When Erin Rooney followed Head Coach Stephanie Gaitley when the Rams’ mentor moved from Monmouth University to Rose Hill in 2011, the program was just starting its ascent into an Atlantic 10 contender. By the time she graduated three years later, the Rams were league champions, and Rooney was leading the way. A two-time First-Team All-Atlantic 10 player (the first Ram ever to achieve that even once), Rooney also garnered First Team All-Met honors twice and despite playing only two years at Fordham, still ranks in the top 20 on the school’s all-time scoring list (1062).
Rooney took her talents overseas following graduation with her degree in Integrative Neuroscience, competing in France, Poland and Switzerland. She recently spoke to the Rebounders Club via FaceTime from her current home in London, England, where she is applying to Masters programs to refresh her Neuroscience background for her post-basketball career.
Rebounders Club: Basketball has taken you literally around the world, from home in New Zealand to the Jersey shore at Monmouth, to the Bronx and now to England. What has it meant to you to be able to play this game?
Erin Rooney: From “little’ New Zealand, it’s not something that everyone gets to do. It’s kind of isolated, so I’ve gotten to take some of our culture everywhere I’ve gone. I’ve met different people from different cultures, different food, languages, which I love.
RC: How often do you get back to New Zealand?
ER: When I was at Fordham and Monmouth I never got to go home for the holidays since we were in season. But once I got into pro ball, I would get home every year, even just for four or five days, to be with family.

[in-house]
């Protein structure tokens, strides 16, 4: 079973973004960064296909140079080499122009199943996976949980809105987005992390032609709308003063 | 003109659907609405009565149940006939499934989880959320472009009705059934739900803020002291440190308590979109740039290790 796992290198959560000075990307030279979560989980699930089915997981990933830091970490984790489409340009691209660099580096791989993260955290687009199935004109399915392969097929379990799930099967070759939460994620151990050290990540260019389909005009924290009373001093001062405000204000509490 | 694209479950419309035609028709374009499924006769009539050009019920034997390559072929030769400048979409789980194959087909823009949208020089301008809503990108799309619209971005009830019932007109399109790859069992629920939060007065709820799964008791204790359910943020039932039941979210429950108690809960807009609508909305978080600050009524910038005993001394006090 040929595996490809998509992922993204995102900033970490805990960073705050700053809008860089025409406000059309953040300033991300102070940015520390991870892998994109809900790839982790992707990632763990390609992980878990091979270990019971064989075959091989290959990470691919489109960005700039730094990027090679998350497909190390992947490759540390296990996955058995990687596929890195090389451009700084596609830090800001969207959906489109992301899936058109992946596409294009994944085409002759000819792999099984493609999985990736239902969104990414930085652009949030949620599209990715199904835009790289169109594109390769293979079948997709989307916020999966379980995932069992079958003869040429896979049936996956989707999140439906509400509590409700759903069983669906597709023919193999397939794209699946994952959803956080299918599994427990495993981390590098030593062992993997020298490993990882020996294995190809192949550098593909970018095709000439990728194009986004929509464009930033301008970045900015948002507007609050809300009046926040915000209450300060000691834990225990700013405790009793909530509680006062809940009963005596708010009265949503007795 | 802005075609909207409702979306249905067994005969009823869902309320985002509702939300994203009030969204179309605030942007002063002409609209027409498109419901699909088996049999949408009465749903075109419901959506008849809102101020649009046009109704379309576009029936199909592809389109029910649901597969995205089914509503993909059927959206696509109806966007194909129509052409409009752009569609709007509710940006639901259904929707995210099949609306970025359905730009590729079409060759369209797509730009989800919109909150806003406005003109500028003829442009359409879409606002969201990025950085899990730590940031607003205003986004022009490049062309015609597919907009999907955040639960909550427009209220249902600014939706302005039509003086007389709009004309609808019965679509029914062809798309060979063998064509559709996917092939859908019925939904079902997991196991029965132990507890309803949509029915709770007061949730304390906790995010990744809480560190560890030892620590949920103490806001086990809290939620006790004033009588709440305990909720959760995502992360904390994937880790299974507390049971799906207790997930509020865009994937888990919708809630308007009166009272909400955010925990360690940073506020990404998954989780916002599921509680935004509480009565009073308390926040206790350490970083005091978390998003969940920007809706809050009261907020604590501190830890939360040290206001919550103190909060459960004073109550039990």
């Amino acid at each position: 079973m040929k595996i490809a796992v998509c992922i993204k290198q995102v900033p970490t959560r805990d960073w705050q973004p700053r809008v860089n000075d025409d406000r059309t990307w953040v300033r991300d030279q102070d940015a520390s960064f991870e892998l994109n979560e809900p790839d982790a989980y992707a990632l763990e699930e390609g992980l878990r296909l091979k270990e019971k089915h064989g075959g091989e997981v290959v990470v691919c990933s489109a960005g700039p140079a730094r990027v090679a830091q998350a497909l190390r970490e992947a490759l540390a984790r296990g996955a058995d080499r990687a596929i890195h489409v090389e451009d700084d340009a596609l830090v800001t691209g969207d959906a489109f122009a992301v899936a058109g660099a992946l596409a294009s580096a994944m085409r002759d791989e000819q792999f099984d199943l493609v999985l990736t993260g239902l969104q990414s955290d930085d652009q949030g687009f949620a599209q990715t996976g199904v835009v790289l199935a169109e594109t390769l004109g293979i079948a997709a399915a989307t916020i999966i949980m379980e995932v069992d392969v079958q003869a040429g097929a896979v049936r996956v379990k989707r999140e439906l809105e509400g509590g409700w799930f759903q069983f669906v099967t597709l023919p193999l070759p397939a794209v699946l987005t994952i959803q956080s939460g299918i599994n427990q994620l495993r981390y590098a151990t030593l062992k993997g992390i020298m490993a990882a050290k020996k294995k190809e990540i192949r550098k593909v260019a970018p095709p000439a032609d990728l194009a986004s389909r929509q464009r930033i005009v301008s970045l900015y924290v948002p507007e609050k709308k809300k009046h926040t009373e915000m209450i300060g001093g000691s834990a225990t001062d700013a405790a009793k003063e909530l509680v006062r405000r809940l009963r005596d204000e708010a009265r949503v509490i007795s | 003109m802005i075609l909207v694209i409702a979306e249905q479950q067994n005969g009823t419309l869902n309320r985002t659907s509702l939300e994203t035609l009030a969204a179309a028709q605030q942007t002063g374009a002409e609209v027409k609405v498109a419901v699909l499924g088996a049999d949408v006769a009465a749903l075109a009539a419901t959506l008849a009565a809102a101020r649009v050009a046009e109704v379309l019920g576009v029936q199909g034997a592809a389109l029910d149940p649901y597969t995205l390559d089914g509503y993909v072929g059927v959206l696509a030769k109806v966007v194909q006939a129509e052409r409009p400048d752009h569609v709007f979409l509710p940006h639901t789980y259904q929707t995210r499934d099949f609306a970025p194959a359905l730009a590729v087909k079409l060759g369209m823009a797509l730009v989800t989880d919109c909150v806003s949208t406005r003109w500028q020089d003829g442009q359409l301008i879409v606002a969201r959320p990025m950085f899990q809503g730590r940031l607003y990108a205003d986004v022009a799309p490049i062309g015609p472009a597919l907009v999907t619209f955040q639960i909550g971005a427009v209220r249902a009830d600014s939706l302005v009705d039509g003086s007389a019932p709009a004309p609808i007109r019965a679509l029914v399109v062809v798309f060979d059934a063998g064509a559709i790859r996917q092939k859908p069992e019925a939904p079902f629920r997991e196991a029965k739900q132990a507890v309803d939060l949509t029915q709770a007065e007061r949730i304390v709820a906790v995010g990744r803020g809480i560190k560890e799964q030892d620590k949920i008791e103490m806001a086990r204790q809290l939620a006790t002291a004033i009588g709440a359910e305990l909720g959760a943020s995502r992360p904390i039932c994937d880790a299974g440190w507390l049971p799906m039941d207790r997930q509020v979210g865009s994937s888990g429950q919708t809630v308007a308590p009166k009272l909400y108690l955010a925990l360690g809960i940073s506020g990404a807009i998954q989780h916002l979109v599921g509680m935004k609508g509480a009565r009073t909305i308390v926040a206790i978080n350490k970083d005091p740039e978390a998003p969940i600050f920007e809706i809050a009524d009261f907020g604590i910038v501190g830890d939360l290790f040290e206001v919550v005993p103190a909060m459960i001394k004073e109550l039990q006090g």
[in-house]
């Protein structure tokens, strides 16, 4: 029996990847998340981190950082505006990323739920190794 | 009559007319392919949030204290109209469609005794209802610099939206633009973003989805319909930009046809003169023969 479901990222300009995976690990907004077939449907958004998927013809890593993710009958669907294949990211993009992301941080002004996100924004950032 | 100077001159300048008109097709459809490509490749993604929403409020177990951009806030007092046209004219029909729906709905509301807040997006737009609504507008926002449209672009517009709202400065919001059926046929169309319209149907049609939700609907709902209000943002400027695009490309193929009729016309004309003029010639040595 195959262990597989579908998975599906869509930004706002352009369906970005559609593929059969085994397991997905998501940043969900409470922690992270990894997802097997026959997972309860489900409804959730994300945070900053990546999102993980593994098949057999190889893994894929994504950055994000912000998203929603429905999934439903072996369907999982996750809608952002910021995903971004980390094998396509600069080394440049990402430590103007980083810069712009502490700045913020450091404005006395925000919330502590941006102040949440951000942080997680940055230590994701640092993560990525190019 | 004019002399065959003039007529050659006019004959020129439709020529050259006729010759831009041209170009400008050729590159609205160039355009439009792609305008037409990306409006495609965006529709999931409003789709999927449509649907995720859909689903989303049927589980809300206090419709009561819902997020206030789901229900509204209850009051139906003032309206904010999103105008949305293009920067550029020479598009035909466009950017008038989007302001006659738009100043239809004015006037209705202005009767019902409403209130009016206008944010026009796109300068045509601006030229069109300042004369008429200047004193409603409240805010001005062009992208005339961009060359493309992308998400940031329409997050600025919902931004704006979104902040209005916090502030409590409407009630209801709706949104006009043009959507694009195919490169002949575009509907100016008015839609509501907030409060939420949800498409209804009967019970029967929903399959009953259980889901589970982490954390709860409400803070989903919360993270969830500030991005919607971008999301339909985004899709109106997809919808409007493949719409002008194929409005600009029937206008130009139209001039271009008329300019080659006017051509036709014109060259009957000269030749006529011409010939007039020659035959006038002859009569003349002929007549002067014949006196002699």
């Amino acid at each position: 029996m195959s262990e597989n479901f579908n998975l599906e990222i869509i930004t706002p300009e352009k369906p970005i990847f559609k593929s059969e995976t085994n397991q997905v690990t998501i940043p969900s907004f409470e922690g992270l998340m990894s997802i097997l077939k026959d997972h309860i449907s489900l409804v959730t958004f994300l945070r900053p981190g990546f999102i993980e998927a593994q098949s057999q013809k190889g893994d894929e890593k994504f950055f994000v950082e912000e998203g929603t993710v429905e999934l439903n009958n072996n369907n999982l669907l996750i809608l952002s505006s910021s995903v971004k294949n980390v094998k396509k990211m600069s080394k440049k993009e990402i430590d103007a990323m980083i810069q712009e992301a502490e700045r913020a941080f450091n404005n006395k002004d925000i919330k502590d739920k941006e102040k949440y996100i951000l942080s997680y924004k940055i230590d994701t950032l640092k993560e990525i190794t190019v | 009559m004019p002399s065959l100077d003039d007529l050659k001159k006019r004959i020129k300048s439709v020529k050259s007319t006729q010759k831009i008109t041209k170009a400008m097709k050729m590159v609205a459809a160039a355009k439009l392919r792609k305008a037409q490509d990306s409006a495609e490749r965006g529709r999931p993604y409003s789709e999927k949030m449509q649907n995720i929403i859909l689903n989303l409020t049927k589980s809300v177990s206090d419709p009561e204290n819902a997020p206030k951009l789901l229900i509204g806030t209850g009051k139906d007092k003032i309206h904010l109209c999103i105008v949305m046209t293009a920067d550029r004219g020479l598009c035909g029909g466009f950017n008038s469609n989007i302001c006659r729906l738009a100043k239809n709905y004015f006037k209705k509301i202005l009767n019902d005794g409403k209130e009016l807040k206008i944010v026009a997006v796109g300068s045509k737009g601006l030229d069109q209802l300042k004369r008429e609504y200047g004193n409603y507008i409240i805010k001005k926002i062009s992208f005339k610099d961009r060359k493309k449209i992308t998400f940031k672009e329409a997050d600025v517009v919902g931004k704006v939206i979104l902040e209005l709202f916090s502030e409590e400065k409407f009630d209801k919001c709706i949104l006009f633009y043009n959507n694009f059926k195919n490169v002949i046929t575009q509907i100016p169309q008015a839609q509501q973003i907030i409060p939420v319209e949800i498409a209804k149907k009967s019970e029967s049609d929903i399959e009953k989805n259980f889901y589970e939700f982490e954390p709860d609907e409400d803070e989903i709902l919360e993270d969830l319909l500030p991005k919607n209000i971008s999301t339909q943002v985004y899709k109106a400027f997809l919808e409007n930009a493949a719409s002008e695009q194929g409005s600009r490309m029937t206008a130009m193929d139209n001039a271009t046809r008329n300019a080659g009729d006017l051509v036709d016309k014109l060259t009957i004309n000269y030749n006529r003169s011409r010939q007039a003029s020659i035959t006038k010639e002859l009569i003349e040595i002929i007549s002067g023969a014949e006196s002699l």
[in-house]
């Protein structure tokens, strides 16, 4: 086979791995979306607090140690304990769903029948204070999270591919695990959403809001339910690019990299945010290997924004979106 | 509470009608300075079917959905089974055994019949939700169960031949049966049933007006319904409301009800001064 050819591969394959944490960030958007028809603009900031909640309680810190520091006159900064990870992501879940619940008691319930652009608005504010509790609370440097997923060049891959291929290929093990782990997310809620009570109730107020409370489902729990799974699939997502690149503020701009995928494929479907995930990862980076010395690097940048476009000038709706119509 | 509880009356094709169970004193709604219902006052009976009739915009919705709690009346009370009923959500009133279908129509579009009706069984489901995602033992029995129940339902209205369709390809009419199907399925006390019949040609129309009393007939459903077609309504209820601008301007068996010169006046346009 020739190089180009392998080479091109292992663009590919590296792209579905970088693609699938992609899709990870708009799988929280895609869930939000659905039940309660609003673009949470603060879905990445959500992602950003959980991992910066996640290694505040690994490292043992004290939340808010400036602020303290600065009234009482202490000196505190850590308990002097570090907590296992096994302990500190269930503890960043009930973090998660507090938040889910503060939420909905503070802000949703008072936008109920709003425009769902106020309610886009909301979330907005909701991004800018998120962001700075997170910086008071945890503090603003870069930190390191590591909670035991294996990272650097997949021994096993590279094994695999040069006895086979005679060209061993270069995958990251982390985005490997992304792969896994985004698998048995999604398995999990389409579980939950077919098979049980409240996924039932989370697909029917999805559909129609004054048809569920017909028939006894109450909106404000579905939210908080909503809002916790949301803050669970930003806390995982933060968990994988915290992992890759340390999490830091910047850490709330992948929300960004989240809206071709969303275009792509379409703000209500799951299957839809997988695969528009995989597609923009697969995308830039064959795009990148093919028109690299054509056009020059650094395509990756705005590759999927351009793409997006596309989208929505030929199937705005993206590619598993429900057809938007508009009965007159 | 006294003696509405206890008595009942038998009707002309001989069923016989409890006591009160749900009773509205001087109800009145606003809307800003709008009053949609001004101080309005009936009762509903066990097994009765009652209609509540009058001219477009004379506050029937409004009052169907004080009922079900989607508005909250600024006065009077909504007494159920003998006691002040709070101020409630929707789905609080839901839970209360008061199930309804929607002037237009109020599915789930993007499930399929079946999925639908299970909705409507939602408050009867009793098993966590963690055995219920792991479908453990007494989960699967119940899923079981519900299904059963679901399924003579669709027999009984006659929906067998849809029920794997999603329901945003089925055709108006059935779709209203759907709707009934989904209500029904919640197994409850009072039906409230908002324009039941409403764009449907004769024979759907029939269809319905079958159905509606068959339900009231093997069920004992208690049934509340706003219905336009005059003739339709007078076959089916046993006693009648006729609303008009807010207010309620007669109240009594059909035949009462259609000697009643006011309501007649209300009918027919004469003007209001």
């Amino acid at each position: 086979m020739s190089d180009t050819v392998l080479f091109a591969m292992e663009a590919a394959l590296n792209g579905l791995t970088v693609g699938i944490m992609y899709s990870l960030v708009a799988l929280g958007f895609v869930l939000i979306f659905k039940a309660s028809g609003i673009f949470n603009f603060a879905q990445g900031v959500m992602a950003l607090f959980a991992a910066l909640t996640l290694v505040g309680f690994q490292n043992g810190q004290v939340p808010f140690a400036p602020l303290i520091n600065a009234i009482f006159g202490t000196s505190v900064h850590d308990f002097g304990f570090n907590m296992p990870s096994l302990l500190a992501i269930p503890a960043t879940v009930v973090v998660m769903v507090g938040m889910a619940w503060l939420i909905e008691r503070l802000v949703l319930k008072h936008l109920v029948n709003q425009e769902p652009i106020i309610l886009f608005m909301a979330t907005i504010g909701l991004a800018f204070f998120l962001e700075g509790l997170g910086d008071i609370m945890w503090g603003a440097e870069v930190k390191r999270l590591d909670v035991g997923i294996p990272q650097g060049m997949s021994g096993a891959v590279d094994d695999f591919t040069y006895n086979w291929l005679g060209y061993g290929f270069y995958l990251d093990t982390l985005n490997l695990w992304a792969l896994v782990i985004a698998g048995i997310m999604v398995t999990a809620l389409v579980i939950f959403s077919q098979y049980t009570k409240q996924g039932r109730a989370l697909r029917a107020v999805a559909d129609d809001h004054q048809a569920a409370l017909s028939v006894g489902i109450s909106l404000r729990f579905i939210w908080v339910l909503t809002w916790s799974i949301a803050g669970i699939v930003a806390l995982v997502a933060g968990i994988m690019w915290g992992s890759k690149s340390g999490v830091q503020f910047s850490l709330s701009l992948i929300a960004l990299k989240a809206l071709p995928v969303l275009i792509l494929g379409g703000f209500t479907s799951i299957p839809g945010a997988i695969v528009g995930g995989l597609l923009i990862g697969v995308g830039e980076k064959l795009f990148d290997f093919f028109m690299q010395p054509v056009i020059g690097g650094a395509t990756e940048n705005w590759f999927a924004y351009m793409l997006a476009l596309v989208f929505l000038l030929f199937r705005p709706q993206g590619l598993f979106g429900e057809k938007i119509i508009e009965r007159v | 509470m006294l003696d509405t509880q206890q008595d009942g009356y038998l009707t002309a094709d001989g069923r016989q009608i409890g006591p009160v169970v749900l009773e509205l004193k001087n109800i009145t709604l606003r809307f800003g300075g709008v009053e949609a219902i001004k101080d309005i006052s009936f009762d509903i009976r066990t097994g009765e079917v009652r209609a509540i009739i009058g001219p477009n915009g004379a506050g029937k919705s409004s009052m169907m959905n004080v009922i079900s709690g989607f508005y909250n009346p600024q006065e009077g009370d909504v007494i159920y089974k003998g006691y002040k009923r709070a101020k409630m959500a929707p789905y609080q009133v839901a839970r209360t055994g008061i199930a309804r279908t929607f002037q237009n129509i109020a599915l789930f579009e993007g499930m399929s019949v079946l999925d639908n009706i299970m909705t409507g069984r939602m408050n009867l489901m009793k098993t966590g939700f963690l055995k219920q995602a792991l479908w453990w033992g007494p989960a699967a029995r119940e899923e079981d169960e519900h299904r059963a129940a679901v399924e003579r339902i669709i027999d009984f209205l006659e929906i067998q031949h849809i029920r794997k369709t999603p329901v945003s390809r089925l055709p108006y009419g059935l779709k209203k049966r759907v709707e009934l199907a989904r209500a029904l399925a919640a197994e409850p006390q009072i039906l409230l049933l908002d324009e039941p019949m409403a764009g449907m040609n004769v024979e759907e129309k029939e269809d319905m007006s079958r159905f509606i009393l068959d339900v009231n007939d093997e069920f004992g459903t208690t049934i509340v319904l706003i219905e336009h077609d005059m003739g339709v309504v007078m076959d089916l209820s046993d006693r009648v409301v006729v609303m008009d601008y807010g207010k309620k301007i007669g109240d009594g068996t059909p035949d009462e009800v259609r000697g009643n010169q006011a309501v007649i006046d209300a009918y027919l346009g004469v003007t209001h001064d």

RC: Do you think you have paved the way for other players from there to come to the States?
ER: Yes, I think even just before me there were a couple of players going over to the States in a few sports. Now there are hundreds of New Zealanders in all sports, which is great—they can get an education and at the same time play the sport they love. I definitely hope that I inspired people at home, that this is possible for them, like it was for me.
RC: You faced an important decision when Coach Gaitley left Monmouth to come to Fordham, you left a good situation at a great school, but you’d have to sit out a year before you could play. What made you choose Fordham at that point?
ER: At first, I said to her, “I came all this way to follow you and now you are leaving,” and I wasn’t going to go. But Fordham added the Neuroscience major and I wanted to play for Coach so I did. And I couldn’t be more happy with my choice. The education was a big thing, being in New York, playing for the same coaches. It ended up playing out perfectly,
ER: I think the chemistry, most. You can’t really create that. We were lucky that everyone had the same idea and commitment to try to achieve–even the year before, when I sat out [per transfer rule], everyone bought in to what Coach wanted to do, everyone was on board.
RC: What are some things you remember off the court at Fordham?
ER: I committed most of my time to basketball and my studies. I’m a perfectionist that way, so a lot of times because of my ambition to play professionally, I’d go back to the gym and work on things. But in my free time, I liked going into the city. It was really special–looking back on it, I enjoyed it. It really was some of the best times of my life.